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Michael and Jena Mazzucco

Michael and Jena Mazzucco

[WPI Legacy] Mazzucco Family

March 22, 2019

Michael Mazzucco was a first-generation college student and the first among his seven siblings to earn a degree. Money was tight when he was growing up, so he went to a less-costly two-year technical college before transferring to WPI. Once there, he squeezed three years of academics into two, graduating with a BS in civil engineering. If he has any regrets, it’s that his grueling schedule didn’t leave time to play sports or immerse himself in college life.

But then he got a do-over in the form of his daughter, Jena ’17.

“When she went [to WPI], I got more involved,” says Mazzucco, who is a member of the President’s Circle, WPI’s leadership group of annual donors, and frequently attends university events. “That’s been a great experience for me, to sort of make up for the stuff that I didn’t do when I went to school.”

Mazzucco was expected to join his father’s construction business after high school. He was a gifted student, so his father agreed to let him attend the local technical college instead. After earning an associate’s degree, he visited WPI and “fell in love” with the school. Worried about money, he overloaded on classes and spent summers back home in Connecticut, working two jobs, six days a week. After earning his BS, he received a professional engineer license and formed his own civil engineering firm in Danbury, Conn., Michael J. Mazzucco PC.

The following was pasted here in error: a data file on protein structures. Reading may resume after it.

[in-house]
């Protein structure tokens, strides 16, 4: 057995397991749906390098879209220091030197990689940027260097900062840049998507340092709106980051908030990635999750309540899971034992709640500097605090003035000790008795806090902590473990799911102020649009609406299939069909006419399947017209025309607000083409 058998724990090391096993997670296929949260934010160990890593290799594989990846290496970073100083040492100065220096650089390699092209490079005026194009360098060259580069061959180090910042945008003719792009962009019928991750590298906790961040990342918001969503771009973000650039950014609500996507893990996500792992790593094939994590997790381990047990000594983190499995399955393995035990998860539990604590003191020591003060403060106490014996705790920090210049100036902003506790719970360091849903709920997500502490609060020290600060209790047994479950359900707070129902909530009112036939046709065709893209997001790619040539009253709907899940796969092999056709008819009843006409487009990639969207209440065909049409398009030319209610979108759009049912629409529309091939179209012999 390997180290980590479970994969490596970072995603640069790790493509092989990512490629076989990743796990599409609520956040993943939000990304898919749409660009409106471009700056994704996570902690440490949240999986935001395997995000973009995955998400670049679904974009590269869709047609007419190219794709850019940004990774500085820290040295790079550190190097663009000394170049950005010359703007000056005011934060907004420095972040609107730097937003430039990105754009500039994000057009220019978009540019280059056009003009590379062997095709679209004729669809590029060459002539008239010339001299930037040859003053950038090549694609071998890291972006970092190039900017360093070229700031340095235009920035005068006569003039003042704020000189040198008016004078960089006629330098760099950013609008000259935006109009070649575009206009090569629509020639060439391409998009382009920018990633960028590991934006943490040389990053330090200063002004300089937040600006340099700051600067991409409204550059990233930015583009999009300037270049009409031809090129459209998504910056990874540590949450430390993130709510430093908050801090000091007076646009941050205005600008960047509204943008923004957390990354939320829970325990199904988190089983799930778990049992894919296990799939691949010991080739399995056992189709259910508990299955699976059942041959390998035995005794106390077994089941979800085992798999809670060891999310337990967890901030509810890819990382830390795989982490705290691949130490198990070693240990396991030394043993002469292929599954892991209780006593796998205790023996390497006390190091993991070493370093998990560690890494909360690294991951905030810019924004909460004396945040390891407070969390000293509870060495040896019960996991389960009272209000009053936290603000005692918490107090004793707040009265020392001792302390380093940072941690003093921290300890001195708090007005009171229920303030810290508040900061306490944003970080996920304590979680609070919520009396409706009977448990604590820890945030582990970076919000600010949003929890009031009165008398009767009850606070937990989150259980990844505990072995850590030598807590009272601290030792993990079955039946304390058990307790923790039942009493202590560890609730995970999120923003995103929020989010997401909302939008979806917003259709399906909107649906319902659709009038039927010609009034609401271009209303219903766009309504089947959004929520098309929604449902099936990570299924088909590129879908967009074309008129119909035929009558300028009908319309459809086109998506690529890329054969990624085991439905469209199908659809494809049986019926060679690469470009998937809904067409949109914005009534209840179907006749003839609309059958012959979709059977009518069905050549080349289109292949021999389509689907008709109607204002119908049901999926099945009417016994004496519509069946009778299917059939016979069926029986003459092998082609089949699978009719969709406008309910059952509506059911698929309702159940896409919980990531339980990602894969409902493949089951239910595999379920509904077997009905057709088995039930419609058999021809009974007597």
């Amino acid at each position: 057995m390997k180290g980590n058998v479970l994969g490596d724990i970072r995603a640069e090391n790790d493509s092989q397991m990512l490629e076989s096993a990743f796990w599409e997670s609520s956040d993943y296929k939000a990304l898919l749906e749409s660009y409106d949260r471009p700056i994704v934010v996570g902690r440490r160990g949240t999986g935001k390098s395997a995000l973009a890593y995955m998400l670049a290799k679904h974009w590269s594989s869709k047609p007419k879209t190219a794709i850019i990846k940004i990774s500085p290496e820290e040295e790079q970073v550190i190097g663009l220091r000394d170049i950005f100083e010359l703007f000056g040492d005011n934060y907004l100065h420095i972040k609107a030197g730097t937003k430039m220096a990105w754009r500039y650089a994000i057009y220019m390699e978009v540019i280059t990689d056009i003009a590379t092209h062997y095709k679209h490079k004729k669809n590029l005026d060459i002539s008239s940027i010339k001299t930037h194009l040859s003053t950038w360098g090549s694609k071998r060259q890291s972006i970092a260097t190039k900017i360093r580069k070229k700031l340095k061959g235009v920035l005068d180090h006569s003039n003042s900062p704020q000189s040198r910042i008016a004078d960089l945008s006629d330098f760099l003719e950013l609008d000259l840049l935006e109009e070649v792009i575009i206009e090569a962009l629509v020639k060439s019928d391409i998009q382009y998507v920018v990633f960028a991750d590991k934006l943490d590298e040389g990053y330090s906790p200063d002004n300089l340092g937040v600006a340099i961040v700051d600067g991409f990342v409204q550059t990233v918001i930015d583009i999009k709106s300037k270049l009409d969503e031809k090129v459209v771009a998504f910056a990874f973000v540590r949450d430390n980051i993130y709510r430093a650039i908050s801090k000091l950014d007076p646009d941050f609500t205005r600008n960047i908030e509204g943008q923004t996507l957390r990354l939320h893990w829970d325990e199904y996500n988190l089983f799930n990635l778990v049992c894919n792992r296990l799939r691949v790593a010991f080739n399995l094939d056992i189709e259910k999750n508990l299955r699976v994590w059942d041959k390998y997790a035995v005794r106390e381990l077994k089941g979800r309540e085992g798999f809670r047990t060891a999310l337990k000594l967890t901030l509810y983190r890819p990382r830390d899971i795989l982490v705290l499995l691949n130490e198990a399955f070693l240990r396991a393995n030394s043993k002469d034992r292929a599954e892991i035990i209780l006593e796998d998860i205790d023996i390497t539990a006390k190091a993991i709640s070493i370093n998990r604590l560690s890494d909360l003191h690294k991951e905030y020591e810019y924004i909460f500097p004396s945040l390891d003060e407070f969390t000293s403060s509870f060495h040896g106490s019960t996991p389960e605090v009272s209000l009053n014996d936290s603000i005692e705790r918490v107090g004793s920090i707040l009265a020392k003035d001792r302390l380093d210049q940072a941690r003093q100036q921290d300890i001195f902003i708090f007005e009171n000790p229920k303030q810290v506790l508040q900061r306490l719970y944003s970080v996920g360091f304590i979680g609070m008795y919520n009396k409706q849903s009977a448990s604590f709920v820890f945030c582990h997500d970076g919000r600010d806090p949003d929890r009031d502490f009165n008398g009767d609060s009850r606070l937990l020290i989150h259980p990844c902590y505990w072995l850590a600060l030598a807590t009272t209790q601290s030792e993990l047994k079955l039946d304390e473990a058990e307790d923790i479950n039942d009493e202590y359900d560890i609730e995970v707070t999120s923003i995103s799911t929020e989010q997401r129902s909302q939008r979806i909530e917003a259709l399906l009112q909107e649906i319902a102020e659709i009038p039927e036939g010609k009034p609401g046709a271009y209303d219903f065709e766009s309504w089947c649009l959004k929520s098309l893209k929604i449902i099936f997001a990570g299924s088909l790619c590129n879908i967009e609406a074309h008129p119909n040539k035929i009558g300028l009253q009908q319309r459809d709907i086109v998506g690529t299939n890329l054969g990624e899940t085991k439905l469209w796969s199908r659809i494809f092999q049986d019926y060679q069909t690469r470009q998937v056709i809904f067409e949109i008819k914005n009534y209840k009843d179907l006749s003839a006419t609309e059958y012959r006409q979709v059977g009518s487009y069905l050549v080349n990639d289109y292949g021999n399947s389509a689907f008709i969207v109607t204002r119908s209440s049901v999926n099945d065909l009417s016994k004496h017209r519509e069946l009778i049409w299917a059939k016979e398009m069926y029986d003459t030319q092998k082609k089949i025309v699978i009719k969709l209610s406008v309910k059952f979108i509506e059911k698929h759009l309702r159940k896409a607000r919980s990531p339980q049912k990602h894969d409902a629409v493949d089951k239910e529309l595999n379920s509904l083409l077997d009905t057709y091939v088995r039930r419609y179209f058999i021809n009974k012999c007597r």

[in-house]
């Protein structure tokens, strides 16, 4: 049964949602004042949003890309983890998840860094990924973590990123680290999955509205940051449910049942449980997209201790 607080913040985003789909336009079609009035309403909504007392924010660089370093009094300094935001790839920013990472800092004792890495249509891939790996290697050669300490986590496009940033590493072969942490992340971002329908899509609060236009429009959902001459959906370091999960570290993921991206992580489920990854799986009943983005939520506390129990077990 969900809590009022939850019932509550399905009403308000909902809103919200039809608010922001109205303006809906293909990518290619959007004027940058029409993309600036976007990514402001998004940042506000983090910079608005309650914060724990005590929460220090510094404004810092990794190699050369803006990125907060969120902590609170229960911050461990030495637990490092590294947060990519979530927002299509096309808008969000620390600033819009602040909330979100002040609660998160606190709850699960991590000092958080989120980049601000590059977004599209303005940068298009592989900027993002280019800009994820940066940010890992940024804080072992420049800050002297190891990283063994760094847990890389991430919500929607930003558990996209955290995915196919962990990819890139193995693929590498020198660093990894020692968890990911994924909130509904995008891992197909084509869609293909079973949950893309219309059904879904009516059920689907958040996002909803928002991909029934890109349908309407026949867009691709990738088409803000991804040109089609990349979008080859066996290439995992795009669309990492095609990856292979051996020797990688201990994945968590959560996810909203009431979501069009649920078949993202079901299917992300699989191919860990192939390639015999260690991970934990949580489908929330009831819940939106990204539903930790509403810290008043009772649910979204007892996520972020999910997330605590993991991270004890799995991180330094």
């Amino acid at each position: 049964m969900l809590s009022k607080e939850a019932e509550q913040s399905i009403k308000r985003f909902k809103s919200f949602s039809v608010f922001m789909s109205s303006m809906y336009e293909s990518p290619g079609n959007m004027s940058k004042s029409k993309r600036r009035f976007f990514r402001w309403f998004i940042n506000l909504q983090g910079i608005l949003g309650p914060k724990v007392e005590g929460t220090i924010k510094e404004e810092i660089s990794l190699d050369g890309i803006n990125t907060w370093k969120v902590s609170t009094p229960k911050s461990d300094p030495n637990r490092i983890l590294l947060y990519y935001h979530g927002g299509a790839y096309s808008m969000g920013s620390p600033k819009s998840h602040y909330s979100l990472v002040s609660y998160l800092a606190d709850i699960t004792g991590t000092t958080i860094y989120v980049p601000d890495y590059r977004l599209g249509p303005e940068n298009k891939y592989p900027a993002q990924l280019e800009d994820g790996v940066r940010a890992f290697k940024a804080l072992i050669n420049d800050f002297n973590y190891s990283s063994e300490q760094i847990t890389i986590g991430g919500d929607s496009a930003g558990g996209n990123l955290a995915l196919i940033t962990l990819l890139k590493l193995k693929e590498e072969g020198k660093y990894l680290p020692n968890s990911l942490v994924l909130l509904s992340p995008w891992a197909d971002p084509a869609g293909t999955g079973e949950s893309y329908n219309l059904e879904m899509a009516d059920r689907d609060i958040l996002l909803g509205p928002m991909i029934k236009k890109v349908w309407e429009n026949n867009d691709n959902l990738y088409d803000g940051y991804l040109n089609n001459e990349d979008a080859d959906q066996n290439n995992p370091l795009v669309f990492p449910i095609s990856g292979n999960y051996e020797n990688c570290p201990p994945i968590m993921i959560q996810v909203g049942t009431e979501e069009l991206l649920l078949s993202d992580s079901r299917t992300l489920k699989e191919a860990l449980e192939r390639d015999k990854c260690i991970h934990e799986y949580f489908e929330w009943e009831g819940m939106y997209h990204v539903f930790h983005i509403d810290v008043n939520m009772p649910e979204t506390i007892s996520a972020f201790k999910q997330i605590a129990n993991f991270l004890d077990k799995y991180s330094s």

From the time his two kids were small, he emphasized the importance of education and hard work. But he also encouraged his children to find their own passion. He hired Jena and her older brother, Anthony, to help out at his civil engineering firm, just as Mazzucco and his siblings had worked for their own father’s construction company while they were growing up.

Anthony gravitated toward business while Jena excelled at science, technology, engineering, and math.  But going to school at WPI wasn’t a given for her. It wasn’t even necessarily a goal. She just wanted to go to a college where she could play Division III field hockey and major in biomedical engineering.

Jena ended up applying to several schools, including WPI. While she considered her options, her dad was careful not to influence her choice.

“I swore to myself I would never pressure her in this decision," he says. "The last thing I wanted to do was sway her to go to a school that she didn’t like.”

It wasn’t until Jena attended Accepted Student Day that she knew WPI was where she wanted to be. She got to know the field hockey coach and players. She saw the people she would be interacting with each day. She felt that WPI would be a home away from home. Her decision was confirmed her first day on campus when the entire field hockey team turned out to move her into her dorm.

Jena pledged Phi Sigma Sigma and changed her major to chemical engineering. She played field hockey all four years at WPI. She traveled to New Zealand for her IQP and with her team earned a President’s IQP Award for their project, “Stakeholder Study: Resource Management of Wairarapa Moana.” Upon graduation, she took a job as a materials engineer with Brooks Automation in Chelmsford, Mass.

In short, she has made her father very proud.

“I see how happy he is when he talks about me and WPI, and I know that he never, ever pressured me and I never felt that I had to go to WPI or I had to do this for him,” Jena says. “It was completely my decision. But now that I’ve graduated—now that I’ve gone through it—it’s been an awesome bond between us because we have this thing that we share now.”